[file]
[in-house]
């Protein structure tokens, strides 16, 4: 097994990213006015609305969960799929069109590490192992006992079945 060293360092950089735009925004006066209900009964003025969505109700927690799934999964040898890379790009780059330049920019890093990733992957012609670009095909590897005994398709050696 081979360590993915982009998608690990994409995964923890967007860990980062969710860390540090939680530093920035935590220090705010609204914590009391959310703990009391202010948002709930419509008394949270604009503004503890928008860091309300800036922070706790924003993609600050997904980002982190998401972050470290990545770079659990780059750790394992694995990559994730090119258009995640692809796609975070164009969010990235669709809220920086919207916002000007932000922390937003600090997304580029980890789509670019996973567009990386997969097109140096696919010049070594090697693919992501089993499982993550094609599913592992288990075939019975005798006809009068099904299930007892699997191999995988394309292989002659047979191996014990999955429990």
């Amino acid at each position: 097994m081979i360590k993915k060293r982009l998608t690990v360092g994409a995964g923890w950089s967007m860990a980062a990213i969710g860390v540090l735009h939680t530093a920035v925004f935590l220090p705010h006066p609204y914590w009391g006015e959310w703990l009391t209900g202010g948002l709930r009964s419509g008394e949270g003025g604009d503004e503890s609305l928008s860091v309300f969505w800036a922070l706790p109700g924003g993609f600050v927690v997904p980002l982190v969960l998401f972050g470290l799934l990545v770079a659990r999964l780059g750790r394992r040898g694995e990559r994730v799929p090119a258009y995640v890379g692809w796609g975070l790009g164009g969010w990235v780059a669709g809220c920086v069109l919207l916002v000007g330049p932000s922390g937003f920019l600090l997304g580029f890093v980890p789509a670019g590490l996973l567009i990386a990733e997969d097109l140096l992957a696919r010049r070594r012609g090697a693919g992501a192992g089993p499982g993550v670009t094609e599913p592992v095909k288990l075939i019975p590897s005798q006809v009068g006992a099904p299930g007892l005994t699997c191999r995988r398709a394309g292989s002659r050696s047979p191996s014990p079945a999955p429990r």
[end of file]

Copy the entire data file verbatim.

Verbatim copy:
[in-house]
């Protein structure tokens, strides 16, 4: 097994990213006015609305969960799929069109590490192992006992079945 060293360092950089735009925004006066209900009964003025969505109700927690799934999964040898890379790009780059330049920019890093990733992957012609670009095909590897005994398709050696 081979360590993915982009998608690990994409995964923890967007860990980062969710860390540090939680530093920035935590220090705010609204914590009391959310703990009391202010948002709930419509008394949270604009503004503890928008860091309300800036922070706790924003993609600050997904980002982190998401972050470290990545770079659990780059750790394992694995990559994730090119258009995640692809796609975070164009969010990235669709809220920086919207916002000007932000922390937003600090997304580029980890789509670019996973567009990386997969097109140096696919010049070594090697693919992501089993499982993550094609599913592992288990075939019975005798006809009068099904299930007892699997191999995988394309292989002659047979191996014990999955429990």
């Amino acid at each position: 097994m081979i360590k993915k060293r982009l998608t690990v360092g994409a995964g923890w950089s967007m860990a980062a990213i969710g860390v540090l735009h939680t530093a920035v925004f935590l220090p705010h006066p609204y914590w009391g006015e959310w703990l009391t209900g202010g948002l709930r009964s419509g008394e949270g003025g604009d503004e503890s609305l928008s860091v309300f969505w800036a922070l706790p109700g924003g993609f600050v927690v997904p980002l982190v969960l998401f972050g470290l799934l990545v770079a659990r999964l780059g750790r394992r040898g694995e990559r994730v799929p090119a258009y995640v890379g692809w796609g975070l790009g164009g969010w990235v780059a669709g809220c920086v069109l919207l916002v000007g330049p932000s922390g937003f920019l600090l997304g580029f890093v980890p789509a670019g590490l996973l567009i990386a990733e997969d097109l140096l992957a696919r010049r070594r012609g090697a693919g992501a192992g089993p499982g993550v670009t094609e599913p592992v095909k288990l075939i019975p590897s005798q006809v009068g006992a099904p299930g007892l005994t699997c191999r995988r398709a394309g292989s002659r050696s047979p191996s014990p079945a999955p429990r």